Blowing snow diminished visibility.

 

We found ourselves enveloped in white, white-out conditions is the proper term.

 

Snow blows around low-slung buildings along CR 23.

 

Snowdrifts partially edged and crept onto sections of CR 23.

 

As we continued to drive south on CR 23, blowing snow reduced visibility even more.

 

Yes, I was scared and even asked Randy to turn around and retrace our route. Easier said than done. Instead, he eased onto County Road 23. Blowing snow still limited visibility although I could see near-the-road farm sites in the haze of white. Considerable drifting of snow near and onto the road now concerned me.

 

Snow pushed back from the roadway at the intersection of CR 23 and Minnesota State Highway 60 and photographed from the front passenger side window.

 

By the time we reached Minnesota State Highway 60, I was so ready to be done with this little adventure. Plowed snow banked the intersection. Randy rolled down his window to check for oncoming traffic.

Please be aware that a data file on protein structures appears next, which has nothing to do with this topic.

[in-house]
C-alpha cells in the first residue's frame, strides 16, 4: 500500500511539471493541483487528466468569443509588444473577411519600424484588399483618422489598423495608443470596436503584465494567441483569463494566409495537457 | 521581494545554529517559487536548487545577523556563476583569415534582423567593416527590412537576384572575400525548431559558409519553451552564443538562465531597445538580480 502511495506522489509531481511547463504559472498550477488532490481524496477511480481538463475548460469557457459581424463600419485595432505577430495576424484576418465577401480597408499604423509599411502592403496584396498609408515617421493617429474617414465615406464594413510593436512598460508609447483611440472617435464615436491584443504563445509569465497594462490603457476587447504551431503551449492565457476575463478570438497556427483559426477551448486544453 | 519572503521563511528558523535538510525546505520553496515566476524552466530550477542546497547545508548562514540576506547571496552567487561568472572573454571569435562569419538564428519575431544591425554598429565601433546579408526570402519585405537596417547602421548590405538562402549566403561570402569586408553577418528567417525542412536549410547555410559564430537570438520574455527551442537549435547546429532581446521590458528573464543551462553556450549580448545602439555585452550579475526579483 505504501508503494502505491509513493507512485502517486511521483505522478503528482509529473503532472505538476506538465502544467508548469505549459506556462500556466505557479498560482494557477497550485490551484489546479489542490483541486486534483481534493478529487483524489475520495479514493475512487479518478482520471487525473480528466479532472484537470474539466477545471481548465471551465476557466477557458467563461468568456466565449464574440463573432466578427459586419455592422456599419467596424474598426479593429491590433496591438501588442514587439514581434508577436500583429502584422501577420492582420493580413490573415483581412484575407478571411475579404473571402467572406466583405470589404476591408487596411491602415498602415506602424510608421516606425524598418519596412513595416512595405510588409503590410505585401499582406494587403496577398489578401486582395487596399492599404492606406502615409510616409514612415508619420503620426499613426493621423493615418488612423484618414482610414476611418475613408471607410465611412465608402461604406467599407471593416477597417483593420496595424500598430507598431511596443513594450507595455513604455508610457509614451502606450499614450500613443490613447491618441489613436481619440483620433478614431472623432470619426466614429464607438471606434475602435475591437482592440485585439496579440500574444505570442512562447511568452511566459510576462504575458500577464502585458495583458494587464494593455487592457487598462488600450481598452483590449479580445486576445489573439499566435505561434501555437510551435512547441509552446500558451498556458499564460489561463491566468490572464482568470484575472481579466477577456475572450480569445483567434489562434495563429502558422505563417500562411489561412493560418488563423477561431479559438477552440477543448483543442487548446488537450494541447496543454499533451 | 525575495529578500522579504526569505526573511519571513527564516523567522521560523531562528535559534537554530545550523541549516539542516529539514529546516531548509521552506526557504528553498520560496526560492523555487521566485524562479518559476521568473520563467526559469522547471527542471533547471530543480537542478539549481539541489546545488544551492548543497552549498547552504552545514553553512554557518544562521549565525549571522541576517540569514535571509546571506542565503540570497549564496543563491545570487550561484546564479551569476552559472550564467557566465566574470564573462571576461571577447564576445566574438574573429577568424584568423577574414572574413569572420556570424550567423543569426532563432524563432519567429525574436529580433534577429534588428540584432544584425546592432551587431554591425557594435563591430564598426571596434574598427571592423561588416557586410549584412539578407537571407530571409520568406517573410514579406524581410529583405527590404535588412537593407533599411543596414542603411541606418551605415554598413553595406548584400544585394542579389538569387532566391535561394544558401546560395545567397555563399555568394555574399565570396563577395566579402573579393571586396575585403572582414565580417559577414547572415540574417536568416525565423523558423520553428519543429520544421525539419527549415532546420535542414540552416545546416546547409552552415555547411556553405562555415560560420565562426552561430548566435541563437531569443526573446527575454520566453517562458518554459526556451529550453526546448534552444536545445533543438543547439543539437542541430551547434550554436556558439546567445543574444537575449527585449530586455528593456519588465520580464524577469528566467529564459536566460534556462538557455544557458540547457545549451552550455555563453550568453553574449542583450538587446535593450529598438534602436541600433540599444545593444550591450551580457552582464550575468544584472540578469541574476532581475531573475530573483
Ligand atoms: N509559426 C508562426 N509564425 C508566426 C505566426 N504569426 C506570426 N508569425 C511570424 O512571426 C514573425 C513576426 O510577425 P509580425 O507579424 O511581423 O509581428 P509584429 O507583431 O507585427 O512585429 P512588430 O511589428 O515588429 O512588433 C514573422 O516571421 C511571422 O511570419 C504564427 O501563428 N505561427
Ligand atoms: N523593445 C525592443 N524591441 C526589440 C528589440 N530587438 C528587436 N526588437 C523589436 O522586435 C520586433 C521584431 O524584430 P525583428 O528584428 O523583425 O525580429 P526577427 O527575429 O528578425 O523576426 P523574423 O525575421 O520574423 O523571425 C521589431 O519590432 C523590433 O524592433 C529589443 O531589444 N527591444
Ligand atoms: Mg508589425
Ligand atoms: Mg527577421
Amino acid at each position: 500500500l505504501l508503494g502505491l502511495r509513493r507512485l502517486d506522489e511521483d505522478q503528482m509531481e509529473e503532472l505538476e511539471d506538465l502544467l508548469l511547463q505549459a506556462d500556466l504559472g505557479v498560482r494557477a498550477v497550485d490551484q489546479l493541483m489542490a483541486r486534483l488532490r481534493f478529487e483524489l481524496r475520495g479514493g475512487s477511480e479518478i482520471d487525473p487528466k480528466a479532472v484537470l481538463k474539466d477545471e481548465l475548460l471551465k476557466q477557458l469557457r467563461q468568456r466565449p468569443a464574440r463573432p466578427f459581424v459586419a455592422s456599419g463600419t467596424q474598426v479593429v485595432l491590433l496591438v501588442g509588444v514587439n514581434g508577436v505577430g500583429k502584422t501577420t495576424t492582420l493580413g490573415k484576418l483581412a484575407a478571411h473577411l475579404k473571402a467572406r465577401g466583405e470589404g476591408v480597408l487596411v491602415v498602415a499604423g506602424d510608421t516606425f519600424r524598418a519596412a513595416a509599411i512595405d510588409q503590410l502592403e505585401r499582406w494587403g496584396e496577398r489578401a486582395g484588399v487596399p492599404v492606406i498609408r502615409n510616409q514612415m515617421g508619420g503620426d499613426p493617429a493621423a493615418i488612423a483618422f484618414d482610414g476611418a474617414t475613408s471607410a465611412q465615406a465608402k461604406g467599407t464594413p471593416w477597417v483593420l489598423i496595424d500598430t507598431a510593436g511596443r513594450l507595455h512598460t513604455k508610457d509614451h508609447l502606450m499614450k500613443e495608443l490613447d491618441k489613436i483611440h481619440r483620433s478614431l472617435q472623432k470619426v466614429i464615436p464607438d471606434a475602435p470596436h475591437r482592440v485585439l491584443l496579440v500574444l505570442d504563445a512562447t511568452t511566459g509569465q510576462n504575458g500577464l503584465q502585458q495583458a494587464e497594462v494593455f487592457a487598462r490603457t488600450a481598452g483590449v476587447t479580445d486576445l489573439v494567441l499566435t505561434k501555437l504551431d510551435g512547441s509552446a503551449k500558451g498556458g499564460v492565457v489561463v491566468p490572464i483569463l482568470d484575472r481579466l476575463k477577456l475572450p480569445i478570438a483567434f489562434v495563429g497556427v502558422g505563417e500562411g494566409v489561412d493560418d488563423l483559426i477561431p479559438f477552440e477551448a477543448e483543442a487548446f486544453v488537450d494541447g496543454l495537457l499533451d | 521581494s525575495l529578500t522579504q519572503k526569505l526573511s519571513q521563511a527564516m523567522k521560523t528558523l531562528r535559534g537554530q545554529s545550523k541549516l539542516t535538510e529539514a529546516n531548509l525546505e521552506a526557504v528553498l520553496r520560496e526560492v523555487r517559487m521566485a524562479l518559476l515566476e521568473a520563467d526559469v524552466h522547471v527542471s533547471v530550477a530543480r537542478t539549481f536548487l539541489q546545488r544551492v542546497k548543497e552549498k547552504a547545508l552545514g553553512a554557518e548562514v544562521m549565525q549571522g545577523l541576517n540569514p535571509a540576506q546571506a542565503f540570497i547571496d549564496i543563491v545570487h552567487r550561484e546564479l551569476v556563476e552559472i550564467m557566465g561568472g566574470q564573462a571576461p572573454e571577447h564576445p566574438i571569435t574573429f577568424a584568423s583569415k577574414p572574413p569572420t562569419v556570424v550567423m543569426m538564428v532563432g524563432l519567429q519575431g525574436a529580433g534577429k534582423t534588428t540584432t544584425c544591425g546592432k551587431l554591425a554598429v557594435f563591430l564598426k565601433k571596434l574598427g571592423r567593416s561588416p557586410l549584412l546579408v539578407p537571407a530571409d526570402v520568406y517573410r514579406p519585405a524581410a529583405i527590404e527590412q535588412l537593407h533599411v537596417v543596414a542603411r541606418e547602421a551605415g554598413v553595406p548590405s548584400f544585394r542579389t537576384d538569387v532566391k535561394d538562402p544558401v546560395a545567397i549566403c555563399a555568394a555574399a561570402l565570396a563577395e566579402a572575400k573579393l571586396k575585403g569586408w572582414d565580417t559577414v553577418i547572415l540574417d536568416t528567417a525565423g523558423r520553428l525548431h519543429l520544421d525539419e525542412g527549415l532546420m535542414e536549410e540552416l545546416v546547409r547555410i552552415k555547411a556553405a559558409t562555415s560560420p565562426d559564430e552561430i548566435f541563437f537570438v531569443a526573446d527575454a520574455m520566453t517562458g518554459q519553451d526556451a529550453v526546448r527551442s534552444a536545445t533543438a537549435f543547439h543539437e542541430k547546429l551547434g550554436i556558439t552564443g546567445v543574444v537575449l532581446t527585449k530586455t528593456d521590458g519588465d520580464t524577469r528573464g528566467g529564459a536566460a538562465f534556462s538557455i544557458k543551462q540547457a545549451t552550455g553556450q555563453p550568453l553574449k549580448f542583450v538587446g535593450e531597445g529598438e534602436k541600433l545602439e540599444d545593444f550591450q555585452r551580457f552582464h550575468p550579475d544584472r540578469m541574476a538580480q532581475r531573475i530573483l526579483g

Once on Minnesota State Highway 60 heading west, travel improved. More farm sites border this highway than along the county roads.

 

Then, thankfully, as we drove west toward Faribault, with less open space and farm sites breaking the wind, visibility improved.

 

Conditions as we approached Faribault were good, considering what we’d just driven through.

 

Lesson learned: Stay home during a winter storm, especially when you advise others to do so.

© Copyright 2020 Audrey Kletscher Helbling

 

About the current winter storm in Minnesota…a little advice January 18, 2020

Blowing snow reduces visibility along Rice County Road 25/197th Street East near its intersection with CR 23/Gates Avenue mid-afternoon on Saturday, January 18, 2020.

 

IF ANYONE IN MINNESOTA doubts the danger and fierceness of the current winter storm, just look at this photo.

Taken mid-afternoon, this shows white-out conditions along Rice County Road 25 near Faribault.